Ice world with insane 20,000-year orbit discovered in solar system
L91, as the icy rock is called, is an enigma defying previously established gravitational patterns, and its discovery has added to mounting evidence that there are gravitational disruptions going on beyond what we can see, according to scientists working on the Outer Solar System Origins Survey.
Although L91 orbits our solar system’s sun, it never comes closer than 50 astronomical units, and at its farthest extreme it is a whopping 1,430 AU away. Each AU equals the distance between the Sun and Earth.
“It’s right at the limit of what we can detect,” said Michele Bannister, an astrophysicist at Queen’s University, Belfast, who introduced L91 to the world at the American Astronomical Society’s Division for Planetary Science meeting held there on Monday.
Wandering bodies like L91 have contributed to the idea that planetary systems aren’t static. It used to be the common school of thought that every celestial body in our solar system has followed a relatively unchanged path for the more than four billion years since its birth.
It has only been in the past decade that scientists have learned that even Jupiter and Saturn constantly wobble in distance from the sun.
At present, scientists still can’t determine L91’s size, and have conflicting views on what is disrupting its orbit. One theory is that it is influenced by Neptune.
L91 is believed to have been born with a far less exotic orbit, but current knowledge of Neptune’s trajectory, when taken together with L91’s, shows the orbit might have evolved over time to pass through the Oort cloud, then change again from interacting with something in our galaxy at large. This over time nudged L91 into its current orbit, the Neptune theory goes.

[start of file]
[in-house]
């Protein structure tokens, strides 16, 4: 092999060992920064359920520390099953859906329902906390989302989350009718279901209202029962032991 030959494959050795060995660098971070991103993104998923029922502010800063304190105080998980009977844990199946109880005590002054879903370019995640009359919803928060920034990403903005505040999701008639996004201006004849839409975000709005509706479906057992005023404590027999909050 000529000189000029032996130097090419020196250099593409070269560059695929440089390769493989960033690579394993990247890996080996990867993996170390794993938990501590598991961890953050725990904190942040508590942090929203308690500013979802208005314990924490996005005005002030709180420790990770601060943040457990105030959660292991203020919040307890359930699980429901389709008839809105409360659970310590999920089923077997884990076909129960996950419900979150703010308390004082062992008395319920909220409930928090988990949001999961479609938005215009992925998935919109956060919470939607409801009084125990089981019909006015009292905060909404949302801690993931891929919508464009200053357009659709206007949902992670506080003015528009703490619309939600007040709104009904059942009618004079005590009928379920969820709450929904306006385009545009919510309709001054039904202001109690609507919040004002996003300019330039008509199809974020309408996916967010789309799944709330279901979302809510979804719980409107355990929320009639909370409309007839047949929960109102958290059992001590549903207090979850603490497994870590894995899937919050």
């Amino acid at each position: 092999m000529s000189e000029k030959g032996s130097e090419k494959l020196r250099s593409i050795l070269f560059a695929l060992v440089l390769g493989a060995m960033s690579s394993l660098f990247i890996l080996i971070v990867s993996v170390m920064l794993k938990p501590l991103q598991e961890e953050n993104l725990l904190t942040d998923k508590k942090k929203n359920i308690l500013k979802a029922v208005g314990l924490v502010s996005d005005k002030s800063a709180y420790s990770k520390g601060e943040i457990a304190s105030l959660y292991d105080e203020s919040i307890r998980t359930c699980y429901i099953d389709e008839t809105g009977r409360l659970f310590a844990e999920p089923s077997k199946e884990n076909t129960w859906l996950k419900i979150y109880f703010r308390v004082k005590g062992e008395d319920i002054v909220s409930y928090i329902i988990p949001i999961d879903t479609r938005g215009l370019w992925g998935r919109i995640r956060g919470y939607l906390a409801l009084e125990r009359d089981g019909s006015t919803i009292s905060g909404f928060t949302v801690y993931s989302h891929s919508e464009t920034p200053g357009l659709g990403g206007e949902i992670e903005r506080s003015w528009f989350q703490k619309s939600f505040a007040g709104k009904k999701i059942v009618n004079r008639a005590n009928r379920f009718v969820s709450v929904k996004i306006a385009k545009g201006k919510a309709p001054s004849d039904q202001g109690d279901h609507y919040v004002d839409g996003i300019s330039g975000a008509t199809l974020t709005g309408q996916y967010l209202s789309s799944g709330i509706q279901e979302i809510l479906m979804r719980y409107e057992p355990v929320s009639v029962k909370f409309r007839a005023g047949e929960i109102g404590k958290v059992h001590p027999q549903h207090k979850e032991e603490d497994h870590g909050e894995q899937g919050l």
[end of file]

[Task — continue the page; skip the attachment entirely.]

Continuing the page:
Other scientists from places as prestigious as Caltech still insist on a more mysterious explanation, but one they maintain is no less plausible than Neptune. Konstantin Batygin believes the Neptune analogy “is not needed,” and points to the arcane Planet 9 – a supposed ice giant with an orbit far more distant than Neptune’s.
Batygin and another Caltech astronomer, Mike Brown, believe Planet 9’s gravitational pull is behind the trajectories of the minor planets orbiting beyond Neptune. They jointly published their hypothesis in January of this year.
The discovery of L91 comes amid a whole series of recent scientific revelations about space – from our plans to colonize Mars in the near future, to the discovery of Earth-like and potentially habitable planets within our galactic reach.
Perhaps even more exciting is the next step, which involves photographing these worlds and learning more about their climates and chemical compositions. The privately-funded Project Blue – the first telescope that hopes to photograph planets in the habitable zone of our space neighborhood – may play a key role in this. Our nearest hope is in the Alpha Centauri constellation, which is a modest 4.22 light years from Earth and home to the most recently discovered potentially habitable planet.